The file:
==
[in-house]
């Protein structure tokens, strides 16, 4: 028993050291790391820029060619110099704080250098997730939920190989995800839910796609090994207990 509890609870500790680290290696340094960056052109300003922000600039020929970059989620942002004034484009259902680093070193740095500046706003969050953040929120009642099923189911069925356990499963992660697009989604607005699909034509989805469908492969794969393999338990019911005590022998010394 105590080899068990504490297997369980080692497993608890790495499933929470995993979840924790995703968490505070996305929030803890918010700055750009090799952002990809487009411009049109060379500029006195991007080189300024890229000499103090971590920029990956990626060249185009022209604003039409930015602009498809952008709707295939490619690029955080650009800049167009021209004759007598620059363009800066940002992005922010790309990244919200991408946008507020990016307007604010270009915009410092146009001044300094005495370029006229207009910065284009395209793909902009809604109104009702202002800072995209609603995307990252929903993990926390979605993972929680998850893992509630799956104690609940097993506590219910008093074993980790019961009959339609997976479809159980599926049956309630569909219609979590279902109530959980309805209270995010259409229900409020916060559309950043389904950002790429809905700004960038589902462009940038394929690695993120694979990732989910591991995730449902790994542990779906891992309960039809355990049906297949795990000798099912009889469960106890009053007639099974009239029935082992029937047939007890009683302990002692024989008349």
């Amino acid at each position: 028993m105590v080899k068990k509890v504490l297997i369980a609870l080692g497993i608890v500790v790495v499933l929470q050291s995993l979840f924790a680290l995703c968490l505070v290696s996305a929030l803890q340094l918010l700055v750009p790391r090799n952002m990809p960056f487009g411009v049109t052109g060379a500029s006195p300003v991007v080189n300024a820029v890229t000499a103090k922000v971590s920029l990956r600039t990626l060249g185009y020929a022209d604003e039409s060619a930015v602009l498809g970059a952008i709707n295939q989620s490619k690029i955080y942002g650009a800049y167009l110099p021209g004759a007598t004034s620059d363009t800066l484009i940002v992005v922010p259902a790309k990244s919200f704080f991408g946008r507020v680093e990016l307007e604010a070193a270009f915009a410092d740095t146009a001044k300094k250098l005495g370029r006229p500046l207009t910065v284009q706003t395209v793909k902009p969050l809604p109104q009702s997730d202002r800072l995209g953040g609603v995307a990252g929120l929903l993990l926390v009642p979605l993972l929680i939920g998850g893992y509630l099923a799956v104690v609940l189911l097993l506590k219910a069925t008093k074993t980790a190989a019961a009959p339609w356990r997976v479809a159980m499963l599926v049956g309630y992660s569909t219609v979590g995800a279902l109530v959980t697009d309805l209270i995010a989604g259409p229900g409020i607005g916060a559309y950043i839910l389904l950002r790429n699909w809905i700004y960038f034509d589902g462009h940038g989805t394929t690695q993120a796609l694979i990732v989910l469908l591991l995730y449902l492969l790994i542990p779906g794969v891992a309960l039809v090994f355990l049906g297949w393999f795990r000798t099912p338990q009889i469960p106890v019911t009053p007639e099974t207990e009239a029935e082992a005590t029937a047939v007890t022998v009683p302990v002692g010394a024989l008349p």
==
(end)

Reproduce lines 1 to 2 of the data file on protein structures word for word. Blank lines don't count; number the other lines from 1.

[in-house]
């Protein structure tokens, strides 16, 4: 028993050291790391820029060619110099704080250098997730939920190989995800839910796609090994207990 509890609870500790680290290696340094960056052109300003922000600039020929970059989620942002004034484009259902680093070193740095500046706003969050953040929120009642099923189911069925356990499963992660697009989604607005699909034509989805469908492969794969393999338990019911005590022998010394 105590080899068990504490297997369980080692497993608890790495499933929470995993979840924790995703968490505070996305929030803890918010700055750009090799952002990809487009411009049109060379500029006195991007080189300024890229000499103090971590920029990956990626060249185009022209604003039409930015602009498809952008709707295939490619690029955080650009800049167009021209004759007598620059363009800066940002992005922010790309990244919200991408946008507020990016307007604010270009915009410092146009001044300094005495370029006229207009910065284009395209793909902009809604109104009702202002800072995209609603995307990252929903993990926390979605993972929680998850893992509630799956104690609940097993506590219910008093074993980790019961009959339609997976479809159980599926049956309630569909219609979590279902109530959980309805209270995010259409229900409020916060559309950043389904950002790429809905700004960038589902462009940038394929690695993120694979990732989910591991995730449902790994542990779906891992309960039809355990049906297949795990000798099912009889469960106890009053007639099974009239029935082992029937047939007890009683302990002692024989008349």